MS 30th Anniversary XXX

Dear graduates

Dear graduates,


This, you will hear many times until a day or two after you officially wear your toga and go up that stage followed by the loving (maybe even teary-eyed) glances of your parents, family, and friends. Indeed, you should be congratulated for being able to hurdle years of college life. 

Undoubtedly, completing your college education is a milestone that should be celebrated. Go have dinners and parties with family and friends. You deserve it. 

But, please remember that you are among the lucky ones who, (whether it be from Parents’ Foundation—yes, your mom and dad, or via scholarships from government or private groups) have been provided with the economic and other means to pursue higher education. 

Not all young people are as lucky as you. Not even if our Constitution guarantees that education is a right and not a privilege. Many of your fellow youth are deprived of this right only because they belong to poor families. They can’t even afford food on their tables. Therefore, entering the university is out of the question. Think about them as you march to that stage. 

Some of you will graduate from State colleges and universities. Kayo ang mga iskolar ng bayan. Know that your college diploma comes with the sweat of ordinary workers who helped pay for your education. Now that you are to enter the world of professionals, do not forget them. Your future career is made possible by the ordinary folks whose own children may not even be able to set foot in your alma mater.

Those of you who were supported by your family, you know what to do—thank them, and mean it. Hey, the amounts involved in investing in your college education is no joke. Imagine hundreds of thousands of pesos spent for you.

I suspect that your parents did not even want to worry you with how they got the money for your tuition fees, projects, clothes and shoes, allowances, maybe even your pang-gimmick. That your parents sacrificed is an understatement. You owe them, you thank them, and best —pay them back somehow (maybe not in money terms though honestly, some won’t hurt).

I am certain that many of you have plans of going abroad for employment. In fact, some schools’ come on to students is the chance they provide for work opportunities outside. Wanting to get ahead in life is, of course, natural and commendable. What is sad is the belief of many that leaving the country is the only way to achieve this. 

How about staying home and working here? If not permanently, at least for some years. Many of our doctors, engineers, technical people, even teachers have taken jobs out of the country. True, the money they send back keeps our economy afloat and this is very important. However, the country also needs skilled people to stay and work here. Please consider this.

But I am getting ahead of the story. After all the congratulations and parties, dear graduates, you now have to face realities. No one will greet you with, “Welcome to the world of the unemployed!” Yet, this is exactly what you have become (for sometime at least) unless you are among the very few who are sought after by employers. 

Like in school, good grades come to those who prepare. Now, you want a career? You also need to prepare.

Beyond scouting for job openings and sending out your curriculum vitae, there are a few practical (some might say, minor) tips that might help you. I am assuming that your years in college did not teach you these:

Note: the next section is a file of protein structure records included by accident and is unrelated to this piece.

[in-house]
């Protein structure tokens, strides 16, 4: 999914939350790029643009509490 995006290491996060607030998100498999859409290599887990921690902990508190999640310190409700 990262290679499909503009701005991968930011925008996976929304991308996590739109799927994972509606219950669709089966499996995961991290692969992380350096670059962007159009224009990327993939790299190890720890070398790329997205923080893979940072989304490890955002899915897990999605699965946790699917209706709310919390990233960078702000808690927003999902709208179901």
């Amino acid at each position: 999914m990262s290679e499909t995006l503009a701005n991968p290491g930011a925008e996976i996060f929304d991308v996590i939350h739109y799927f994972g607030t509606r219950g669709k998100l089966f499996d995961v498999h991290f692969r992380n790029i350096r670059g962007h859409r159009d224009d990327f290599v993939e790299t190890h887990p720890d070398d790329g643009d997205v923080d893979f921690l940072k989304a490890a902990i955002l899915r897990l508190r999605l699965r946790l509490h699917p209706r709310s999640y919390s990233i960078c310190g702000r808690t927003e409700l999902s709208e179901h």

Mind your picture in your CV. Selfies are out. Have professionally taken ID pictures of you in business attire. This is the first thing that your prospective employers will see. Let your picture represent your professional, respectable self. 

Be meticulous with your grammar. The simplest way of saying things is usually best. If you include a ‘career objective’ in your CV, mean it and be able to explain it. Cut-and-paste career objectives are garbage. I like asking applicants to explain what they have written and most often, I am met with blank stares or indecipherable murmurs.

Junk that kinky email address. If you want to be taken seriously, have a normal email address. This is what you use to communicate, right? Then use an email address that others will not perceive as “out of line”. Applications from people with trashy email addresses deserve the trash bin.

Clean your Face Book account or fix your privacy settings. Do these especially if you think you have posts or pictures that might be offensive to some. Many prospective employers check applicants’ FB accounts to get a glimpse of the kind of people they are.

Never use jejemon language or contracted words when communicating with prospective employers. This is extremely irritating. I know an a human resources officer who purposely sends SMS to communicate with applicants to gauge facility in language. Those who respond in jeje language are automatically removed from her list.

Get your Social Security, PhilHealth, Pag-Ibig, tax identification numbers. You will surely need these and having these when prospective employers ask you is impressive. The same with NBI and police clearances. 

Dear graduates, you are now embarking into the real dog-eats-dog world. I assure you that this is not all fun. You will encounter many things that college did not teach or prepare you for. However, the discipline that you have, hopefully acquired while in school will always come handy when you are faced with difficulties in your professional life.

As you navigate this world, please do not forget, at some point, you need to give back. As an older person I assure you that giving back guarantees you a different kind of high that no amount of money can buy. 

Step forward, graduates. But do not fail to look back.

[email protected]  and  @bethangsioco on Twitter

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